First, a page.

Even if you don't play tennis, you can still develop tennis elbow. In fact, only about 5% of cases are attributed to the sport, which means it is a very real threat to adults of all ages. With more than 200,000 cases per year in the United States, there is a good chance that you will experience tennis elbow at some point. Understanding the injury is the best way to protect yourself.
What is Tennis Elbow?
Referred to by doctors as lateral epicondylitis, tennis elbow tendonitis is a common injury that can usually be healed with simple at-home treatments. However severe tennis elbow can lead to more serious complications, making fast and effective treatment a priority. Despite its name, only a small number of cases are caused by a tennis-related injury.
Tennis elbow results from a series of small tears down the length your arm muscles. These tears become infected, leading to the symptoms of tennis elbow.
Tennis Elbow Location
In cases of tennis elbow, the muscle affected is the extensor carpi radialis brevis (ECRB). This muscle runs down the length of your forearm and connects to the elbow. If left untreated, tennis elbow can spread to nearby soft tissue.
What Causes Tennis Elbow?
Since the damage associated with this condition develops over time, it can be difficult to pinpoint the precise causes of tennis elbow. However, discovering the cause is the first step toward an effective treatment.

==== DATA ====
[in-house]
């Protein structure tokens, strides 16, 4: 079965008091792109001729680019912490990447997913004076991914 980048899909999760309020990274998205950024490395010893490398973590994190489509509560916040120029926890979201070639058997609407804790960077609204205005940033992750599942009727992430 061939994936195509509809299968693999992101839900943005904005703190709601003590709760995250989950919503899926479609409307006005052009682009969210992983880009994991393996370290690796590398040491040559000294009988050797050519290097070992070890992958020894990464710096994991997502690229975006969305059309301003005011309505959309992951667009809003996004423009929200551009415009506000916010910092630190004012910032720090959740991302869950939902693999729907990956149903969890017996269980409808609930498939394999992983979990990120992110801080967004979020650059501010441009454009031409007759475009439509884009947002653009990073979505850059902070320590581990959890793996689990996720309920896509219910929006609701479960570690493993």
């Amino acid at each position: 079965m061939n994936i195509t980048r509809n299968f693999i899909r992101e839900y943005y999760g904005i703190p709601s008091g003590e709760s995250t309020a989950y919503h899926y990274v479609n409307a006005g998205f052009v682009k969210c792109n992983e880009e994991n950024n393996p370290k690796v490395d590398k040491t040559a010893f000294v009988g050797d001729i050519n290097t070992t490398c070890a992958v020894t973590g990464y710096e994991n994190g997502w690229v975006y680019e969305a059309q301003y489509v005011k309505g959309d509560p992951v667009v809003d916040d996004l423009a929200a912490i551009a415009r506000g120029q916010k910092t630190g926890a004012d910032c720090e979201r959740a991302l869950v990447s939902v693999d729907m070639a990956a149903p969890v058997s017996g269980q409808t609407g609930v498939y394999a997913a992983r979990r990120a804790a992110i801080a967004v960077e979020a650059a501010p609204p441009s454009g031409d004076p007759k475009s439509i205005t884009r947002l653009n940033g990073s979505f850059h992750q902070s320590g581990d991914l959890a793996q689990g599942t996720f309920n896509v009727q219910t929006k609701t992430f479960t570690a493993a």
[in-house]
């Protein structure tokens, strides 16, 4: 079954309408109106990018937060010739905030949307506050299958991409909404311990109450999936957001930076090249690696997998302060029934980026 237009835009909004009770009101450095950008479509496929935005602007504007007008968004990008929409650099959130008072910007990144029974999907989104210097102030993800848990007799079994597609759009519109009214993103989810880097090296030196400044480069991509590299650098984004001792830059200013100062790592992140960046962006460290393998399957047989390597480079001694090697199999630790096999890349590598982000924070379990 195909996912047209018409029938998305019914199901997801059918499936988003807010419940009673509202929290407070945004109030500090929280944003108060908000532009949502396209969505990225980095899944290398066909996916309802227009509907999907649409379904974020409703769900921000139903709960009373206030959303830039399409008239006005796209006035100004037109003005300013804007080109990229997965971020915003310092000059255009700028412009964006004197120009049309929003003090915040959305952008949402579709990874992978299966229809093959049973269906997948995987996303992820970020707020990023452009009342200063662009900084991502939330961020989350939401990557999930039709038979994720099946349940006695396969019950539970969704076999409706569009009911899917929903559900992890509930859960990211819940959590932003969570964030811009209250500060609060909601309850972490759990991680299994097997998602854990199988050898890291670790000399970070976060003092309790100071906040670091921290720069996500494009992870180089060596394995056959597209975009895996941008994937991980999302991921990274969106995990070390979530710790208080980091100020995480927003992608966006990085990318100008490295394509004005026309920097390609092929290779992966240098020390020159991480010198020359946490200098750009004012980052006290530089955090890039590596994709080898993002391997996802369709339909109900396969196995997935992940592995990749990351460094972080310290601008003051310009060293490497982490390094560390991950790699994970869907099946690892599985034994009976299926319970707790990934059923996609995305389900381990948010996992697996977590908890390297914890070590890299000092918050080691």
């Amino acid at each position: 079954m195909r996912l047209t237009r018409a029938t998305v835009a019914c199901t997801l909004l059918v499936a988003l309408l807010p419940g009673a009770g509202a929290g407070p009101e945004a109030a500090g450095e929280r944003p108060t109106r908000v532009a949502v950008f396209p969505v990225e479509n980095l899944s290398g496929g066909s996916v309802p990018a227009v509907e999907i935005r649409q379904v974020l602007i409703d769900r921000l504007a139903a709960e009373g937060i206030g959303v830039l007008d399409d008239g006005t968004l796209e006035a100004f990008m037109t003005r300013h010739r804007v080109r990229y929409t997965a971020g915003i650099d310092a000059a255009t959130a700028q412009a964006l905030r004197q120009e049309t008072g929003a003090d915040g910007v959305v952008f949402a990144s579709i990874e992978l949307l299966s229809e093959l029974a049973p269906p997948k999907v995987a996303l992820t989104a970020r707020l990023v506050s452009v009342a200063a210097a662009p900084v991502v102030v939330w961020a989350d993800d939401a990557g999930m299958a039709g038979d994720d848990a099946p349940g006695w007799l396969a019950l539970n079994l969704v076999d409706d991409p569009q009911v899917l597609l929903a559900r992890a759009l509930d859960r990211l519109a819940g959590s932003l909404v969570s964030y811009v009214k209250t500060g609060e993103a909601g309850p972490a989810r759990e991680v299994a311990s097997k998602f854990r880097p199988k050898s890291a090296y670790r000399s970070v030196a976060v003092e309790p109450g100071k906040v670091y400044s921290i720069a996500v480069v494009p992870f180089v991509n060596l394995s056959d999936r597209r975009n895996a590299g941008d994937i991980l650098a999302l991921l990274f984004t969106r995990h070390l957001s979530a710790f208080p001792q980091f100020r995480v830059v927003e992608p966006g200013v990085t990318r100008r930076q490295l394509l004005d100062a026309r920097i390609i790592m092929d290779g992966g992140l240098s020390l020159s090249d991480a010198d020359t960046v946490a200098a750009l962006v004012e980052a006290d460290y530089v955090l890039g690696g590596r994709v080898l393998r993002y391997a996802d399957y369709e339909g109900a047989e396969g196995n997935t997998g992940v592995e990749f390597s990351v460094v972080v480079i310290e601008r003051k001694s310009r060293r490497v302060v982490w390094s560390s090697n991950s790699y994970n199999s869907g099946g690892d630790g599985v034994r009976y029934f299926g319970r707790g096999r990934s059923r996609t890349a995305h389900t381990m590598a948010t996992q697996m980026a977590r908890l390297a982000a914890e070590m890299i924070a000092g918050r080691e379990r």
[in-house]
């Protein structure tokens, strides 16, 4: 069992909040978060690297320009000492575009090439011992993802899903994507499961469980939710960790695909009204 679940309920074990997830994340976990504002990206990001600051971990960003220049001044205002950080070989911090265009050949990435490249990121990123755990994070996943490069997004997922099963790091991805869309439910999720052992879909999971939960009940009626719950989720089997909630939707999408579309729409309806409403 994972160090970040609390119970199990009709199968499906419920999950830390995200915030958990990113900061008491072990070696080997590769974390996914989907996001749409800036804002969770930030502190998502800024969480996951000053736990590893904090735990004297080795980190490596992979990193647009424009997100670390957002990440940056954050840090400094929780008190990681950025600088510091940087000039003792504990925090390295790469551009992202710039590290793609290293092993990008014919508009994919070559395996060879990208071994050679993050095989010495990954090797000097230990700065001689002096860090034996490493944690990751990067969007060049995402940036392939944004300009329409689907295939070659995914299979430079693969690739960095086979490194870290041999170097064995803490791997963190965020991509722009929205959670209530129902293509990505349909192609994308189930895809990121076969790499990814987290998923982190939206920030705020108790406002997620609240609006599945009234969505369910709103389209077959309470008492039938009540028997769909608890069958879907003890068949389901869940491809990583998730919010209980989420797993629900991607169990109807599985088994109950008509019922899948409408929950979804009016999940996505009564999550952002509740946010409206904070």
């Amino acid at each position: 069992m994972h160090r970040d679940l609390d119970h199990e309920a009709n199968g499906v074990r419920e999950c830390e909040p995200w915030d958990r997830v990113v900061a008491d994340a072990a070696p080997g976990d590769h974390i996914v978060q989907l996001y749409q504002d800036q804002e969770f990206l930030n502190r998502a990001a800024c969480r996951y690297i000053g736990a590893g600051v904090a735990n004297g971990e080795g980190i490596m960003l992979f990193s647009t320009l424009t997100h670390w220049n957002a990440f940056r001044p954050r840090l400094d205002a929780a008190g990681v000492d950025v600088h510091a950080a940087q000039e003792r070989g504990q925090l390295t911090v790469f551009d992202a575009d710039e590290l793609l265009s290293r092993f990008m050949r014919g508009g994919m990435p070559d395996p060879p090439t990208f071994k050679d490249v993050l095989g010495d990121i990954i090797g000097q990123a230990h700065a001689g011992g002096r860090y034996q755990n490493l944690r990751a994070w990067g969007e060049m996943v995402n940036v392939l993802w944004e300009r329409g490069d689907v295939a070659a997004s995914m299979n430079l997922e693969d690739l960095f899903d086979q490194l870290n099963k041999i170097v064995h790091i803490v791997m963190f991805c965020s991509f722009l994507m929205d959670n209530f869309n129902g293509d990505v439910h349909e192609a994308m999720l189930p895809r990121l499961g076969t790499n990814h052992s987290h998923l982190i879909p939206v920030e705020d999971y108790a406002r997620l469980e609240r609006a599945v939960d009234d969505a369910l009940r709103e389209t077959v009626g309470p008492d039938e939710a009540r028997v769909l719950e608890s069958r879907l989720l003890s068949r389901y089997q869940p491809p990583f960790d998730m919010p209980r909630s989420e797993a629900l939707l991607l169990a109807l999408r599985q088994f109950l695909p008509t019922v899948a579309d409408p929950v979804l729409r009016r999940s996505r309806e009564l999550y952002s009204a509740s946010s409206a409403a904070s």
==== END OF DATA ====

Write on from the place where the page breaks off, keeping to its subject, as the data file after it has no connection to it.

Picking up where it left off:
How do you get tennis elbow? Muscle tearing can be caused by a wide variety of physical activities. Some of the more common tennis elbow causes include:
- Tennis and other racket sports
- Improperly performed exercises
Chronic tennis elbow is the result of these or similar activities performed over long periods of time. If you experience a dull, persistent ache in your outer forearm, consider whether your daily activities are to blame.
Tennis Elbow Symptoms
What are the symptoms of tennis elbow? Pain is the most obvious, but it can vary widely in intensity. Mild symptoms of tennis elbow may develop into severe pain over weeks or months.
Keep an eye out for these signs of tennis elbow, and seek treatment as early as possible.
- Tenderness on the outer forearm
- Stiffness in the joint, especially in the morning
- Elbow pain when gripping an object
What Does Tennis Elbow Look Like?
This is a common question among those looking to self-diagnose, however the fact is that tennis elbow does not come with easily identifiable visual symptoms. If you are not sure about the source of your tennis elbow symptoms and causes, consult a doctor.
What Does Tennis Elbow Feel Like?
Tennis elbow pain location is the main indicator of the disease—tennis elbow affects the outer forearm. To get a better idea of the nature of your condition, try gripping your fist tightly. If you experience excessive pain near your shoulder, tennis elbow is likely the cause.
Tennis Elbow Diagnosis
Treatment for tennis elbow always begins with a positive diagnosis of the condition. If you aren’t sure about the type of injury you are facing, talk to a doctor. Your doctor will perform a physical exam, during which you will perform simple wrist stretches to check for pain. An MRI scan may be required to obtain a diagnosis.
Tennis Elbow Treatment
Knowing how to treat tennis elbow is a matter of taking advantage of many different available options. The good news is that the cure for tennis elbow is likely be within arm’s reach, right in your own home.
Cold therapy reduces swelling and numbs pain to give you immediate relief from tennis elbow symptoms. ( See Product )